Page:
SEGA has won its appeal to have Aliens vs. Predator released in Australia, meaning the uncut version of the game will be released under the MA15+ rating. The title had previously been banned in Australia following the Classification Board’s declaration that the game was too violent for Australia’s maximum MA15+ rating and SEGA’s refusal to “sanitise”.

Developer Rebellion then wrote, “The content of AVP is based on some of the most innovative and iconic horror movies, and as such we wanted to create a title that was true to the source material. It is for adults, and it is bloody and frightening, that was our intent. We will not be releasing a sanitised or cut down version for territories where adults are not considered by their governments to be able to make their own entertainment choices.”

Speaking with ABC News, Australian Attorney General Michael Atkinson responded, saying, “You don’t need to be playing a game in which you impale, decapitate and dismember people.” On the subject of MA15+ he continued, “This is a question of a small number of very zealous gamers trying to impose their will on society. And I think harm society. It’s the public interest versus the small vested interest.”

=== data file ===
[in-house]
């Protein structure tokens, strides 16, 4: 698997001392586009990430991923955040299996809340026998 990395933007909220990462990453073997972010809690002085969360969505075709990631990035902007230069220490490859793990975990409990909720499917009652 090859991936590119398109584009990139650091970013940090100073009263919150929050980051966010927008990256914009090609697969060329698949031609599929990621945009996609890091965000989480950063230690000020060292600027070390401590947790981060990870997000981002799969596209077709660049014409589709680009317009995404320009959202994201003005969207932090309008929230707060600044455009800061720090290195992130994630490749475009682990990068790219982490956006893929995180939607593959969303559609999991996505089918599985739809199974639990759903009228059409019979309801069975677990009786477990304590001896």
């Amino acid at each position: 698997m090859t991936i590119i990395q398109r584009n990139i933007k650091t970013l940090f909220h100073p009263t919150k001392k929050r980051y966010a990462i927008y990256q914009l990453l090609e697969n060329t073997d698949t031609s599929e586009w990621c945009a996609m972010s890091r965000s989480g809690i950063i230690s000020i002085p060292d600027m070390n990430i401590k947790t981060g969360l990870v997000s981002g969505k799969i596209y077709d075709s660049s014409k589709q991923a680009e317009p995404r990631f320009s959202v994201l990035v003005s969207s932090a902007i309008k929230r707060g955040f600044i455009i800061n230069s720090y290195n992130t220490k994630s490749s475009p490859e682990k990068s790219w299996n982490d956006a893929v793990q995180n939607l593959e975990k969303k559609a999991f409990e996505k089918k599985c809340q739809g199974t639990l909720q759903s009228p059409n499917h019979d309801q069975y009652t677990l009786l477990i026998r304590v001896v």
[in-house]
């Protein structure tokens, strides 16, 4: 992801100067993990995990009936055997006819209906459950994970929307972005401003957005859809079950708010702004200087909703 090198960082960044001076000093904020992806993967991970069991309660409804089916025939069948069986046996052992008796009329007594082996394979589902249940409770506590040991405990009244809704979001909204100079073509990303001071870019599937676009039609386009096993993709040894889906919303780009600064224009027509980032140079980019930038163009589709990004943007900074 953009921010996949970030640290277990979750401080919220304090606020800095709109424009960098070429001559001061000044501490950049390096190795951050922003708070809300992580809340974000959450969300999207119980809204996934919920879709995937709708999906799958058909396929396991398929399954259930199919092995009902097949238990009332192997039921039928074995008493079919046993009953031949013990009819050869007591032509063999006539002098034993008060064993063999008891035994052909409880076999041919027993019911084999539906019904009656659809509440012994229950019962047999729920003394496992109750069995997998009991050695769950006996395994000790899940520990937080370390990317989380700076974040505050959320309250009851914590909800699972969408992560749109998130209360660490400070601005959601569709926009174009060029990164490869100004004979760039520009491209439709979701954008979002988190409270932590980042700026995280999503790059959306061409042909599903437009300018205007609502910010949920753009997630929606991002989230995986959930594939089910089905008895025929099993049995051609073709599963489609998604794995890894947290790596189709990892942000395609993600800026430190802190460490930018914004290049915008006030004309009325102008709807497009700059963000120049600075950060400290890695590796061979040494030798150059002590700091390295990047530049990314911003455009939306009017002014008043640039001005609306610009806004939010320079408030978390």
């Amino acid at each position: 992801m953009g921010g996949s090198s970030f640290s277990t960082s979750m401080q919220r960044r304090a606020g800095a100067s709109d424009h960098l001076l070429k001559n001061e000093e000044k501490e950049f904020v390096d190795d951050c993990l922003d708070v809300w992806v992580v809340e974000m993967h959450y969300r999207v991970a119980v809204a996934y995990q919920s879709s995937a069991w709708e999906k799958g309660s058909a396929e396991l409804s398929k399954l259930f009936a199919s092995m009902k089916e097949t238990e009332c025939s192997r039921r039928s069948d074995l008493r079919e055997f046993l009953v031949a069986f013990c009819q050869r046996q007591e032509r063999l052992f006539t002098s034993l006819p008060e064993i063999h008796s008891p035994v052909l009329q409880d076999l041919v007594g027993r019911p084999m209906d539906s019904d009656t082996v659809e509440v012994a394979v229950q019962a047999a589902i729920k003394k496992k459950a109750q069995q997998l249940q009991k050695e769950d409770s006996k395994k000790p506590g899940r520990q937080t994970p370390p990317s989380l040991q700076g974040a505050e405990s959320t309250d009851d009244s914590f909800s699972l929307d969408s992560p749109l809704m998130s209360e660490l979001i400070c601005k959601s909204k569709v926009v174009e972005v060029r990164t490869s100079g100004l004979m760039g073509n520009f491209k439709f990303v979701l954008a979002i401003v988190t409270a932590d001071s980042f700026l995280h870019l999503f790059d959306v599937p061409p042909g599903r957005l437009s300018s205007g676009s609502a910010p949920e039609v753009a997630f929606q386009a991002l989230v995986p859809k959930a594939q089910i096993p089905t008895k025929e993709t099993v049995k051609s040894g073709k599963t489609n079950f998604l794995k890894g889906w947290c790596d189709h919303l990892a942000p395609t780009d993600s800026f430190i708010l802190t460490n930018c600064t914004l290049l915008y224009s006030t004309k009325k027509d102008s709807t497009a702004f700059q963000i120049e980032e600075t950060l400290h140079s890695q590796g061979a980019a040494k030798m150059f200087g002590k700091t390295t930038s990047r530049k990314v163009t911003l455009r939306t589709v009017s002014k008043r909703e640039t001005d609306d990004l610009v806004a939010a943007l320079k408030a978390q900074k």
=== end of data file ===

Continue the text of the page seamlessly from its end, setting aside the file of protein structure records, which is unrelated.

Following Friday’s ruling, SEGA said in a statement to Kotaku, “We are particularly proud that the game will be released in its original entirety, with no content altered or removed whatsoever. This is a big win for Australian gamers. We applaud the Classification Review Board on making a decision that clearly considers the context of the game, and is in line with the modern expectations of reasonable Australians.”

AVP has been rated R18 in countries that have such a classification – including New Zealand. The ruling means that this especially violent title will be available to young Australians – the very result Australia’s refusal to implement an R18 rating was supposed to avoid.